For a sense on how the national environment is shaping up for Senate Democrats, look no further than the Montana Senate campaign to fill the seat of retiring Sen. Max Baucus (D).
— It’s a race featuring a Democratic outsider with a compelling biography against a House Republican. It’s taking place in a Republican state — but one where Democrats have won 19 of the last 23 Senate races. And it’s emerging as an early test for how badly Obamacare will hurt Democrats, even those who didn’t vote for the law.
— Republicans landed their top recruit Wednesday in freshman Rep. Steve Daines (R-MT). After failing to get former Gov. Brian Schweitzer in the race, Dems settled on Lt. Gov. John Walsh, who led the state National Guard and boasts outsider credentials, without a voting record to scrutinize. Last month, in the wake of the government shutdown, being a House Republican was a problematic part of a resume. Now, given the president’s falling numbers, being a Democrat in a red state could be more problematic.
— Unlike incumbent senators who voted for the law, Walsh will have the freedom to distance himself from the White House as much as he needs to. But in an unexpected challenge, he’s facing some friendly fire from his own party. Schweitzer’s 77-year-old Lt. Gov., John Bohlinger, is challenging Walsh in the primary, and the former governor told Hotline that Walsh starts the primary at a disadvantage. There’s clearly no love lost between the former governor and Washington Democrats.
It’s appropriate that Montana is shaping up as an early bellwether, given that Baucus drew headlines for suggesting — in April 2013! — that the health care law’s implementation was becoming a train wreck. His successor will be determined by how badly that “train wreck” costs Senate Democrats next November.
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Foreign Policy takes a look at the future of mining the estimated "100,000 near-Earth objects—including asteroids and comets—in the neighborhood of our planet. Some of these NEOs, as they’re called, are small. Others are substantial and potentially packed full of water and various important minerals, such as nickel, cobalt, and iron. One day, advocates believe, those objects will be tapped by variations on the equipment used in the coal mines of Kentucky or in the diamond mines of Africa. And for immense gain: According to industry experts, the contents of a single asteroid could be worth trillions of dollars." But the technology to get us there is only the first step. Experts say "a multinational body might emerge" to manage rights to NEOs, as well as a body of law, including an international court.
Not to be outdone by Jeffrey Goldberg's recent piece in The Atlantic about President Obama's foreign policy, the New York Times Magazine checks in with a longread on the president's economic legacy. In it, Obama is cognizant that the economic reality--73 straight months of growth--isn't matched by public perceptions. Some of that, he says, is due to a constant drumbeat from the right that "that denies any progress." But he also accepts some blame himself. “I mean, the truth of the matter is that if we had been able to more effectively communicate all the steps we had taken to the swing voter,” he said, “then we might have maintained a majority in the House or the Senate.”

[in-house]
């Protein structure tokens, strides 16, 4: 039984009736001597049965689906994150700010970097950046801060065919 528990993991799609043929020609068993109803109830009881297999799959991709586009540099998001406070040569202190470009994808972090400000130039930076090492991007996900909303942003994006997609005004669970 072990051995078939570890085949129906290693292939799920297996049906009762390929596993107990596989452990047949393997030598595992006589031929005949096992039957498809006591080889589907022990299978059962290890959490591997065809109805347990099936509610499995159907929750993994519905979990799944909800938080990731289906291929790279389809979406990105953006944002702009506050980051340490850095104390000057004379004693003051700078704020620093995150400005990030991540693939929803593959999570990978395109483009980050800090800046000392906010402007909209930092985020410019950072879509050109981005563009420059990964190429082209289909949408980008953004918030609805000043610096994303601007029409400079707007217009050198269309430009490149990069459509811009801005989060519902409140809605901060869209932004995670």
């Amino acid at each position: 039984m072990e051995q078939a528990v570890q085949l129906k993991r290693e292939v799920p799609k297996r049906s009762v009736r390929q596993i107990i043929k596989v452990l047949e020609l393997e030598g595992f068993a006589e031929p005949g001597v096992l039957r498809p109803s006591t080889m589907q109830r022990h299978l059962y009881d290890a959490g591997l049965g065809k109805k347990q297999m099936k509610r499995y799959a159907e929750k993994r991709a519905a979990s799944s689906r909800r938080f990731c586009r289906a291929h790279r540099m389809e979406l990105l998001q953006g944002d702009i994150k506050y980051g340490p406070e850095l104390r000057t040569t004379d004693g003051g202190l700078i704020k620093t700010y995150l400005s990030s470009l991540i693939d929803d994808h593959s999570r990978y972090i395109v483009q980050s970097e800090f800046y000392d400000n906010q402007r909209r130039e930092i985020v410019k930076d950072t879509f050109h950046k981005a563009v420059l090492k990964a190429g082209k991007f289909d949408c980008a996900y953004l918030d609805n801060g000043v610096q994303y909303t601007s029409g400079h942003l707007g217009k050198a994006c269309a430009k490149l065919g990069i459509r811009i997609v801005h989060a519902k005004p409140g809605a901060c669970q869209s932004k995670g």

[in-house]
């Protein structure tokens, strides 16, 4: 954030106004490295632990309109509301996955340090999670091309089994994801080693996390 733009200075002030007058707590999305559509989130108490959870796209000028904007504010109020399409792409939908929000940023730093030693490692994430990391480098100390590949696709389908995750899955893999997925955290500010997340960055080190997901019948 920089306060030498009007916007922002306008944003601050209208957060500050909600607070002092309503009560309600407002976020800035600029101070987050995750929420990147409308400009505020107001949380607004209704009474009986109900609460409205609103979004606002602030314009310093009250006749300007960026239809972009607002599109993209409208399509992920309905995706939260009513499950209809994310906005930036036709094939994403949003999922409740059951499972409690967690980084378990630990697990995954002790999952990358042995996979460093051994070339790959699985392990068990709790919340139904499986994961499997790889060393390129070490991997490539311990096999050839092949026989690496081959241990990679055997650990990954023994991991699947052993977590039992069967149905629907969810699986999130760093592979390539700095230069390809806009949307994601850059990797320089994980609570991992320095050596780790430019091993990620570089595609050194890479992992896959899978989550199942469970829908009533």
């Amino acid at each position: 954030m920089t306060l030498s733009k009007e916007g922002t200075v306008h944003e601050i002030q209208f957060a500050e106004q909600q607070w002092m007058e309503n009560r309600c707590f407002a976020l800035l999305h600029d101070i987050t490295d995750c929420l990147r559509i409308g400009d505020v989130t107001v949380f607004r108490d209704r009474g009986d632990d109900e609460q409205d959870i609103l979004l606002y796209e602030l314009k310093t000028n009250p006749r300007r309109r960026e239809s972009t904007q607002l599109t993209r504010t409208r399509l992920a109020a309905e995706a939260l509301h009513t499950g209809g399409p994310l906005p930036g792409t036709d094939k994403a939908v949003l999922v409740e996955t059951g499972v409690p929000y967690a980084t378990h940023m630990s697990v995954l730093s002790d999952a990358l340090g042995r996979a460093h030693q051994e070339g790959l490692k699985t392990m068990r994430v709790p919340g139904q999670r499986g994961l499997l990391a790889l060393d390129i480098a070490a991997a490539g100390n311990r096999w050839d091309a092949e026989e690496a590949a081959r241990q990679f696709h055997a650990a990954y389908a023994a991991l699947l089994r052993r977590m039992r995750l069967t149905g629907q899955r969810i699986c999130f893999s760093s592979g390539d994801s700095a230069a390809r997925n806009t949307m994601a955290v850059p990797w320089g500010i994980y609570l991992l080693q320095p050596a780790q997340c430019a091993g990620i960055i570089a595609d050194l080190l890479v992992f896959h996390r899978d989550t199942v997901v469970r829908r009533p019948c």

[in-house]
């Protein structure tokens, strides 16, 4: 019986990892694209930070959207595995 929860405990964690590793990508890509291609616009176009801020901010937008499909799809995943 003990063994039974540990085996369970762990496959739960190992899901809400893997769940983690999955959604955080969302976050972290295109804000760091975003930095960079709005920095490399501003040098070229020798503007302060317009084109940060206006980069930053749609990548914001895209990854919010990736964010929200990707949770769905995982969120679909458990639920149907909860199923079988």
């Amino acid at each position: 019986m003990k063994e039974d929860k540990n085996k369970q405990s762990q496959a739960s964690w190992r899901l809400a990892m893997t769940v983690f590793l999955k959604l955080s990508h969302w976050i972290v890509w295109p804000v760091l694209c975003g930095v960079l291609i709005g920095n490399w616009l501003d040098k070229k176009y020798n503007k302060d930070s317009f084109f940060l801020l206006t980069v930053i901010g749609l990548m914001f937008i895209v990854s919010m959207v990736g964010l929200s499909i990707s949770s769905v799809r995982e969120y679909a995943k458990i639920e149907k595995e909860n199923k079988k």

Ronald Reagan's children and political allies took to the media and Twitter this week to chide funnyman Will Ferrell for his plans to play a dementia-addled Reagan in his second term in a new comedy entitled Reagan. In an open letter, Reagan's daughter Patti Davis tells Ferrell, who's also a producer on the movie, “Perhaps for your comedy you would like to visit some dementia facilities. I have—I didn’t find anything comedic there, and my hope would be that if you’re a decent human being, you wouldn’t either.” Michael Reagan, the president's son, tweeted, "What an Outrag....Alzheimers is not joke...It kills..You should be ashamed all of you." And former Rep. Joe Walsh called it an example of "Hollywood taking a shot at conservatives again."
In a sign that she’s ready to put a longer-than-expected primary battle behind her, former Secretary of State Hillary Clinton (D) is no longer going on the air in upcoming primary states. “Team Clinton hasn’t spent a single cent in … California, Indiana, Kentucky, Oregon and West Virginia, while” Sen. Bernie Sanders’ (I-VT) “campaign has spent a little more than $1 million in those same states.” Meanwhile, Sen. Jeff Merkley (D-OR), Sanders’ "lone backer in the Senate, said the candidate should end his presidential campaign if he’s losing to Hillary Clinton after the primary season concludes in June, breaking sharply with the candidate who is vowing to take his insurgent bid to the party convention in Philadelphia.”
The team behind the bestselling "Clinton Cash"—author Peter Schweizer and Breitbart's Stephen Bannon—is turning the book into a movie that will have its U.S. premiere just before the Democratic National Convention this summer. The film will get its global debut "next month in Cannes, France, during the Cannes Film Festival. (The movie is not a part of the festival, but will be shown at a screening arranged for distributors)." Bloomberg has a trailer up, pointing out that it's "less Ken Burns than Jerry Bruckheimer, featuring blood-drenched money, radical madrassas, and ominous footage of the Clintons."